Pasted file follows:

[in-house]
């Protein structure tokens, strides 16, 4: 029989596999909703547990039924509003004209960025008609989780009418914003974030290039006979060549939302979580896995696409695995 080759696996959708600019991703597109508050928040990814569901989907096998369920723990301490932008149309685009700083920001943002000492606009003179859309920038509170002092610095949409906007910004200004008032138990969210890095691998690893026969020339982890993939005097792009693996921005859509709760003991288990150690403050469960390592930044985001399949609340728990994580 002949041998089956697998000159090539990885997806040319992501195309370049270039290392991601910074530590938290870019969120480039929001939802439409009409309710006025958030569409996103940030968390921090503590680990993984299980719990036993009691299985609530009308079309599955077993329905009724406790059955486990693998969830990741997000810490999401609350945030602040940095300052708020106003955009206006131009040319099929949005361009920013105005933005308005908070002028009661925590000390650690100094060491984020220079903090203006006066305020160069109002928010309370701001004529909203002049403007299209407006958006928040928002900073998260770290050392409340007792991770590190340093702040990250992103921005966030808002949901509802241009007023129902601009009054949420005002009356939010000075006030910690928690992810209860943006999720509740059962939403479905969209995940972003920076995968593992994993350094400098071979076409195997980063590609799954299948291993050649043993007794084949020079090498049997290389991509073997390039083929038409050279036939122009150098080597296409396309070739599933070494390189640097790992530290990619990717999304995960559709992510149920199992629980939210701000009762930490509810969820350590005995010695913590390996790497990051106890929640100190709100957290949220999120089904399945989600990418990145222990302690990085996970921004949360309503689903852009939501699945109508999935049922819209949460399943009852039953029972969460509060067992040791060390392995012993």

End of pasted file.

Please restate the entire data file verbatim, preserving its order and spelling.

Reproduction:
[in-house]
């Protein structure tokens, strides 16, 4: 029989596999909703547990039924509003004209960025008609989780009418914003974030290039006979060549939302979580896995696409695995 080759696996959708600019991703597109508050928040990814569901989907096998369920723990301490932008149309685009700083920001943002000492606009003179859309920038509170002092610095949409906007910004200004008032138990969210890095691998690893026969020339982890993939005097792009693996921005859509709760003991288990150690403050469960390592930044985001399949609340728990994580 002949041998089956697998000159090539990885997806040319992501195309370049270039290392991601910074530590938290870019969120480039929001939802439409009409309710006025958030569409996103940030968390921090503590680990993984299980719990036993009691299985609530009308079309599955077993329905009724406790059955486990693998969830990741997000810490999401609350945030602040940095300052708020106003955009206006131009040319099929949005361009920013105005933005308005908070002028009661925590000390650690100094060491984020220079903090203006006066305020160069109002928010309370701001004529909203002049403007299209407006958006928040928002900073998260770290050392409340007792991770590190340093702040990250992103921005966030808002949901509802241009007023129902601009009054949420005002009356939010000075006030910690928690992810209860943006999720509740059962939403479905969209995940972003920076995968593992994993350094400098071979076409195997980063590609799954299948291993050649043993007794084949020079090498049997290389991509073997390039083929038409050279036939122009150098080597296409396309070739599933070494390189640097790992530290990619990717999304995960559709992510149920199992629980939210701000009762930490509810969820350590005995010695913590390996790497990051106890929640100190709100957290949220999120089904399945989600990418990145222990302690990085996970921004949360309503689903852009939501699945109508999935049922819209949460399943009852039953029972969460509060067992040791060390392995012993």